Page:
Originally native to Africa, the Egyptian Goose has established populations in parts of the United States, where it was introduced through the pet trade. Despite not being native, they have adapted well to American habitats, particularly in suburban and urban areas where they can often be seen in parks and on golf courses.

Egyptian geese are new residents in Florida and have caused some issues as they have taking over parks, golf courses and even a parking lot in Southern and central Florida! Whilst they are not native, the Florida fish and wildlife conservation commission reported that they are now considered resident geese. They mainly eat aquatic plants and plant material.

The Florida Parks and Recreation department do use scare tactics to remove Geese from parks including noise and chemical repellants as they can be a considerable nuisance in the nine counties they are in (including Miami dade).

Snow Goose

Snow Goose Scientific Name: Anser caerulescens
Snow Goose Range Map credit:

Snow Goose Sound


Scientific Name: Anser caerulescens

Length: 25 to 31 in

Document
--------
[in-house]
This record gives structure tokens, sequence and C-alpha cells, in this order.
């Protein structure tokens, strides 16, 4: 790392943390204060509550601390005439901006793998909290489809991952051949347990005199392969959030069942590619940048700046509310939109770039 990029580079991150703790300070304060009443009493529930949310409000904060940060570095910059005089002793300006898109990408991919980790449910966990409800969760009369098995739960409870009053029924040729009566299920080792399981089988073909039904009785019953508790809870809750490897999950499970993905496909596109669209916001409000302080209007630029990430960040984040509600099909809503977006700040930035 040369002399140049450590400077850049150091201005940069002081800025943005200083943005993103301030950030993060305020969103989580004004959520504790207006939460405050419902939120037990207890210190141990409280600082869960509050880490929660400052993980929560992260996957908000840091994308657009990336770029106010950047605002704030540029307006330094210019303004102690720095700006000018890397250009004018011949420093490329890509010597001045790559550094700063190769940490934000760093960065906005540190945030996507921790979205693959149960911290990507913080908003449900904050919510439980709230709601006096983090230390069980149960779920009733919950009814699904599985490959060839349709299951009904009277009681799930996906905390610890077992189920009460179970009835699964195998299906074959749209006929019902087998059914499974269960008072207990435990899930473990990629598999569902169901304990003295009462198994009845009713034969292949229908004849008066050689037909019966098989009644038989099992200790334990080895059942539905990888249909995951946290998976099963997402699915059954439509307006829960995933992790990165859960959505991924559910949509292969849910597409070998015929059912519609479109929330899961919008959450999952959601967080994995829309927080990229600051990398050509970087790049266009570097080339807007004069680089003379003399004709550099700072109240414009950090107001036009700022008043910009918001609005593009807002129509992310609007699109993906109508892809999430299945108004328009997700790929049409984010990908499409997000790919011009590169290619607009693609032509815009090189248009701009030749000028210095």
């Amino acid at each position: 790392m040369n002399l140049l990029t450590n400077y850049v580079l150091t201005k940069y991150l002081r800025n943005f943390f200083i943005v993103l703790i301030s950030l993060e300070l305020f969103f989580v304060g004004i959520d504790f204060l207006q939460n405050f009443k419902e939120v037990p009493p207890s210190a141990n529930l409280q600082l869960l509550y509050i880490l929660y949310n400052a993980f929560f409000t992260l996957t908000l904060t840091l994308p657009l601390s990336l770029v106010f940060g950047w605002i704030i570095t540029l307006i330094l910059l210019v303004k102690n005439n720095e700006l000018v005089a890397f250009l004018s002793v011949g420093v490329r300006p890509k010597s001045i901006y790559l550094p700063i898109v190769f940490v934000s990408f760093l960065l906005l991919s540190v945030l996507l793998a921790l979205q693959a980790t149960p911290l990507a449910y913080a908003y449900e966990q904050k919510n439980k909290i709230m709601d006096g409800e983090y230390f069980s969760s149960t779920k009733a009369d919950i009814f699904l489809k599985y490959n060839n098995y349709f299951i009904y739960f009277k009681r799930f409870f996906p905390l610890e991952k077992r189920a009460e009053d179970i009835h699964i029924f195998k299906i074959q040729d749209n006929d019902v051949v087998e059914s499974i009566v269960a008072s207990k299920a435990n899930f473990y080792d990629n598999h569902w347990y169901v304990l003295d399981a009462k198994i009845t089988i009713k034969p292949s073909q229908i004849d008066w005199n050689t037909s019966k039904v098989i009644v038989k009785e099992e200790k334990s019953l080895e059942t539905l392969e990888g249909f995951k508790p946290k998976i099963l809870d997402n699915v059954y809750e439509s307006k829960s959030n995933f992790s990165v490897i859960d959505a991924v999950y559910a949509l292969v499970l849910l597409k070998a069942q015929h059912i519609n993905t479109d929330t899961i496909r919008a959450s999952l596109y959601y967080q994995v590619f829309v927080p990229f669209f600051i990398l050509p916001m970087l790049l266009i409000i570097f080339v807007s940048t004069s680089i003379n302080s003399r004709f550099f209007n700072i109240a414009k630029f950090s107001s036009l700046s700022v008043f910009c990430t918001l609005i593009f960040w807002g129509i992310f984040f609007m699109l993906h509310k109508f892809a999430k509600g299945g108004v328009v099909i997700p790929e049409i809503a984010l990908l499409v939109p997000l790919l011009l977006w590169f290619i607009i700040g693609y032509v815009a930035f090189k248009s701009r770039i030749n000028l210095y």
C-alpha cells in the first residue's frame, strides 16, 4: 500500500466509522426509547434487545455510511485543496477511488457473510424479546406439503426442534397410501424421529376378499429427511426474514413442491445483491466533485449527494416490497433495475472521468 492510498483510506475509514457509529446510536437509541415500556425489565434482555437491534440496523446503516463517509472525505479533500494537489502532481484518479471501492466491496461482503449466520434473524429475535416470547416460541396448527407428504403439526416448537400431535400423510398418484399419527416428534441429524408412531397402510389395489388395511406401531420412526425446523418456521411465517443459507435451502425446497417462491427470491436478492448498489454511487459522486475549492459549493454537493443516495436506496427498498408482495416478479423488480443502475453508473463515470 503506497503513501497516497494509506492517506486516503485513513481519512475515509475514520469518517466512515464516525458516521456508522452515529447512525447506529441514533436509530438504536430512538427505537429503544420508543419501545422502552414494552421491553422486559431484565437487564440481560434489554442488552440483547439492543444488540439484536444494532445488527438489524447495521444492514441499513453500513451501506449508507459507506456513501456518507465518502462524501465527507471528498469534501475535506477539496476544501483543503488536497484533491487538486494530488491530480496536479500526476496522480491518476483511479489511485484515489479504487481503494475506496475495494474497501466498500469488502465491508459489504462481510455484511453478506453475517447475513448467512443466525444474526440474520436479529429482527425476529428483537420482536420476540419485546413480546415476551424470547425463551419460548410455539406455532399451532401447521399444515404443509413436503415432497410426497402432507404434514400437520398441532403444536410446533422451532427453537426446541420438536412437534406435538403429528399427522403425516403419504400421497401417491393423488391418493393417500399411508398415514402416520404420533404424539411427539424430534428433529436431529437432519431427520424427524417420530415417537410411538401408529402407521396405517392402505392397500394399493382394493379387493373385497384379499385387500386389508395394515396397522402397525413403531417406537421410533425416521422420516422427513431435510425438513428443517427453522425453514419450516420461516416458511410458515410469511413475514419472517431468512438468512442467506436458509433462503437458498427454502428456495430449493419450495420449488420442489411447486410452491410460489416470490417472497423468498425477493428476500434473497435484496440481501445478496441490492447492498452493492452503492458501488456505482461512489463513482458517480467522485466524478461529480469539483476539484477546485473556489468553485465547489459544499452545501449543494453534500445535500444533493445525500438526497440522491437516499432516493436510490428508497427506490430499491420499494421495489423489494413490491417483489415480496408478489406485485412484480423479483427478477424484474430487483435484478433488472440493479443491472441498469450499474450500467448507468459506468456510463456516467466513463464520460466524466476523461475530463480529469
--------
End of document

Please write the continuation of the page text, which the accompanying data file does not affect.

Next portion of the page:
Wingspan: 53 to 65 in

Weight: 4.5 to 6.0

The Snow Goose is a large species of waterfowl known for its vibrant white plumage and significant migratory flights.

Appearance: True to their name, Snow Geese are predominantly white with black wingtips. They also have a pink bill, pink legs and feet. A color morph, known as the “Blue Goose,” displays a bluish-gray body with a white head, but is considered the same species.

Diet: Snow Geese primarily feed on plant matter, such as grasses, sedges, and small grains. They can often be seen in large flocks foraging in fields and marshes, and during migration and winter, they can cause considerable damage to agricultural fields due to their feeding habits.

Reproduction: Snow Geese typically nest on the tundra, near water bodies. The female builds the nest and lays a clutch of about 3 to 5 eggs, which she incubates alone for approximately three weeks. Once hatched, the goslings can feed themselves but stay with their parents for protection until they can fly.

Like other bird species, snow geese over winter in Florida.

Canada Goose

Canada Goose